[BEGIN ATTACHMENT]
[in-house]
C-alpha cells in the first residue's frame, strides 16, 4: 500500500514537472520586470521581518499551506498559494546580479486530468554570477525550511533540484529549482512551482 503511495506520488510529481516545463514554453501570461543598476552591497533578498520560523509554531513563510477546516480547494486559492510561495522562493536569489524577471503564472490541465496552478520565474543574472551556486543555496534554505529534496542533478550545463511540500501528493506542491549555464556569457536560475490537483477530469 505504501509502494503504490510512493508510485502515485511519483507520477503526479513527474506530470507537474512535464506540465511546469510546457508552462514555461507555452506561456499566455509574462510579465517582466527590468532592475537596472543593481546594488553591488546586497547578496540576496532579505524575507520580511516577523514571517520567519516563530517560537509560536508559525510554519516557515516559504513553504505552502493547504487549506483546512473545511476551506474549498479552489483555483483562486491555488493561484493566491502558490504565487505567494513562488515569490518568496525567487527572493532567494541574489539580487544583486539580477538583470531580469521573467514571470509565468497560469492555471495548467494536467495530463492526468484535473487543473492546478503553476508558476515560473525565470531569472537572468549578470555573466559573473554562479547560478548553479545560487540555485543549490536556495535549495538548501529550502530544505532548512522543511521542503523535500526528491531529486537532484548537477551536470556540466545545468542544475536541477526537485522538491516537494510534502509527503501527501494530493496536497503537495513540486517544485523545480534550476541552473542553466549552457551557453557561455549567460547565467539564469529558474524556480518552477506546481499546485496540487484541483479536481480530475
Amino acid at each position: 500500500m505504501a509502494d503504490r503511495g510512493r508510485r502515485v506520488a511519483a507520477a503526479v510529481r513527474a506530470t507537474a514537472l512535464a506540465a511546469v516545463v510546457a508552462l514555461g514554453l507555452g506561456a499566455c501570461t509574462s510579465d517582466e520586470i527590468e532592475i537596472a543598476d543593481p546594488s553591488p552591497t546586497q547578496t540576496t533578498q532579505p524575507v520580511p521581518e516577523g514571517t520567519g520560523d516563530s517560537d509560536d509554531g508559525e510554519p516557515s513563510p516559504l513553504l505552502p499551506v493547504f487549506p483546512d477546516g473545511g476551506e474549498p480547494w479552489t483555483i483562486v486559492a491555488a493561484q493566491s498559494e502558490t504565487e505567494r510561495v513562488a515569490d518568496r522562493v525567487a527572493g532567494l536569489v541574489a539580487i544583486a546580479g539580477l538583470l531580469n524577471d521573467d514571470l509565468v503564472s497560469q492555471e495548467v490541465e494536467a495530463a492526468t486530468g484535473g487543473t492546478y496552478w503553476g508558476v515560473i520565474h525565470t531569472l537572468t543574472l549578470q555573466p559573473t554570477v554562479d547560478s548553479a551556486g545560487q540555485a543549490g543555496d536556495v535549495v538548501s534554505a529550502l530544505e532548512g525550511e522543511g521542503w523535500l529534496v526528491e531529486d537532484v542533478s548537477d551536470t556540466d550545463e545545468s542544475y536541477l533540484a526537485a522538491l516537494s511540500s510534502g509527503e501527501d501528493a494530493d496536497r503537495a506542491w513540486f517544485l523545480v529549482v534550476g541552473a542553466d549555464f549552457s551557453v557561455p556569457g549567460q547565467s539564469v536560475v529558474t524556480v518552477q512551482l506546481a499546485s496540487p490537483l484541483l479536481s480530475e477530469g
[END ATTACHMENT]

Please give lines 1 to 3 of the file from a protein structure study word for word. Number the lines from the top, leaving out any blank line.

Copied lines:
[in-house]
C-alpha cells in the first residue's frame, strides 16, 4: 500500500514537472520586470521581518499551506498559494546580479486530468554570477525550511533540484529549482512551482 503511495506520488510529481516545463514554453501570461543598476552591497533578498520560523509554531513563510477546516480547494486559492510561495522562493536569489524577471503564472490541465496552478520565474543574472551556486543555496534554505529534496542533478550545463511540500501528493506542491549555464556569457536560475490537483477530469 505504501509502494503504490510512493508510485502515485511519483507520477503526479513527474506530470507537474512535464506540465511546469510546457508552462514555461507555452506561456499566455509574462510579465517582466527590468532592475537596472543593481546594488553591488546586497547578496540576496532579505524575507520580511516577523514571517520567519516563530517560537509560536508559525510554519516557515516559504513553504505552502493547504487549506483546512473545511476551506474549498479552489483555483483562486491555488493561484493566491502558490504565487505567494513562488515569490518568496525567487527572493532567494541574489539580487544583486539580477538583470531580469521573467514571470509565468497560469492555471495548467494536467495530463492526468484535473487543473492546478503553476508558476515560473525565470531569472537572468549578470555573466559573473554562479547560478548553479545560487540555485543549490536556495535549495538548501529550502530544505532548512522543511521542503523535500526528491531529486537532484548537477551536470556540466545545468542544475536541477526537485522538491516537494510534502509527503501527501494530493496536497503537495513540486517544485523545480534550476541552473542553466549552457551557453557561455549567460547565467539564469529558474524556480518552477506546481499546485496540487484541483479536481480530475
Amino acid at each position: 500500500m505504501a509502494d503504490r503511495g510512493r508510485r502515485v506520488a511519483a507520477a503526479v510529481r513527474a506530470t507537474a514537472l512535464a506540465a511546469v516545463v510546457a508552462l514555461g514554453l507555452g506561456a499566455c501570461t509574462s510579465d517582466e520586470i527590468e532592475i537596472a543598476d543593481p546594488s553591488p552591497t546586497q547578496t540576496t533578498q532579505p524575507v520580511p521581518e516577523g514571517t520567519g520560523d516563530s517560537d509560536d509554531g508559525e510554519p516557515s513563510p516559504l513553504l505552502p499551506v493547504f487549506p483546512d477546516g473545511g476551506e474549498p480547494w479552489t483555483i483562486v486559492a491555488a493561484q493566491s498559494e502558490t504565487e505567494r510561495v513562488a515569490d518568496r522562493v525567487a527572493g532567494l536569489v541574489a539580487i544583486a546580479g539580477l538583470l531580469n524577471d521573467d514571470l509565468v503564472s497560469q492555471e495548467v490541465e494536467a495530463a492526468t486530468g484535473g487543473t492546478y496552478w503553476g508558476v515560473i520565474h525565470t531569472l537572468t543574472l549578470q555573466p559573473t554570477v554562479d547560478s548553479a551556486g545560487q540555485a543549490g543555496d536556495v535549495v538548501s534554505a529550502l530544505e532548512g525550511e522543511g521542503w523535500l529534496v526528491e531529486d537532484v542533478s548537477d551536470t556540466d550545463e545545468s542544475y536541477l533540484a526537485a522538491l516537494s511540500s510534502g509527503e501527501d501528493a494530493d496536497r503537495a506542491w513540486f517544485l523545480v529549482v534550476g541552473a542553466d549555464f549552457s551557453v557561455p556569457g549567460q547565467s539564469v536560475v529558474t524556480v518552477q512551482l506546481a499546485s496540487p490537483l484541483l479536481s480530475e477530469g